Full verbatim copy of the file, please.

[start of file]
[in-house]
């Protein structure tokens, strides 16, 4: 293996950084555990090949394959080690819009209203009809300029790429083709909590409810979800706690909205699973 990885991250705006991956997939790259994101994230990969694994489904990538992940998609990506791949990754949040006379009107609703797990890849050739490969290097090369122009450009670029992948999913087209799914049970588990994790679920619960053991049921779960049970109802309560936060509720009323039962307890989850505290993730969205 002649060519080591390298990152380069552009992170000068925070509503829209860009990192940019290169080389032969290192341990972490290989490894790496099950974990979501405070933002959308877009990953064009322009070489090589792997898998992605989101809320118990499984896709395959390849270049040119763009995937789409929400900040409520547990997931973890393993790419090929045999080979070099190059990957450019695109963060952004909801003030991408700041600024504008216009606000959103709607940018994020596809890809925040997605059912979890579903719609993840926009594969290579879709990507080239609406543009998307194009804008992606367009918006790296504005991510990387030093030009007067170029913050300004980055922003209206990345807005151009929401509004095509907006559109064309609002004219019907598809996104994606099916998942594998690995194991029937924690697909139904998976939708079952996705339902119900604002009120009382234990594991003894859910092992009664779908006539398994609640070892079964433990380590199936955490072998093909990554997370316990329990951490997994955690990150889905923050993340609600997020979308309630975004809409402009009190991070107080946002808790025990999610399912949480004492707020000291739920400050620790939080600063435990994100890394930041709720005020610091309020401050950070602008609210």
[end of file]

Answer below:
[in-house]
């Protein structure tokens, strides 16, 4: 293996950084555990090949394959080690819009209203009809300029790429083709909590409810979800706690909205699973 990885991250705006991956997939790259994101994230990969694994489904990538992940998609990506791949990754949040006379009107609703797990890849050739490969290097090369122009450009670029992948999913087209799914049970588990994790679920619960053991049921779960049970109802309560936060509720009323039962307890989850505290993730969205 002649060519080591390298990152380069552009992170000068925070509503829209860009990192940019290169080389032969290192341990972490290989490894790496099950974990979501405070933002959308877009990953064009322009070489090589792997898998992605989101809320118990499984896709395959390849270049040119763009995937789409929400900040409520547990997931973890393993790419090929045999080979070099190059990957450019695109963060952004909801003030991408700041600024504008216009606000959103709607940018994020596809890809925040997605059912979890579903719609993840926009594969290579879709990507080239609406543009998307194009804008992606367009918006790296504005991510990387030093030009007067170029913050300004980055922003209206990345807005151009929401509004095509907006559109064309609002004219019907598809996104994606099916998942594998690995194991029937924690697909139904998976939708079952996705339902119900604002009120009382234990594991003894859910092992009664779908006539398994609640070892079964433990380590199936955490072998093909990554997370316990329990951490997994955690990150889905923050993340609600997020979308309630975004809409402009009190991070107080946002808790025990999610399912949480004492707020000291739920400050620790939080600063435990994100890394930041709720005020610091309020401050950070602008609210």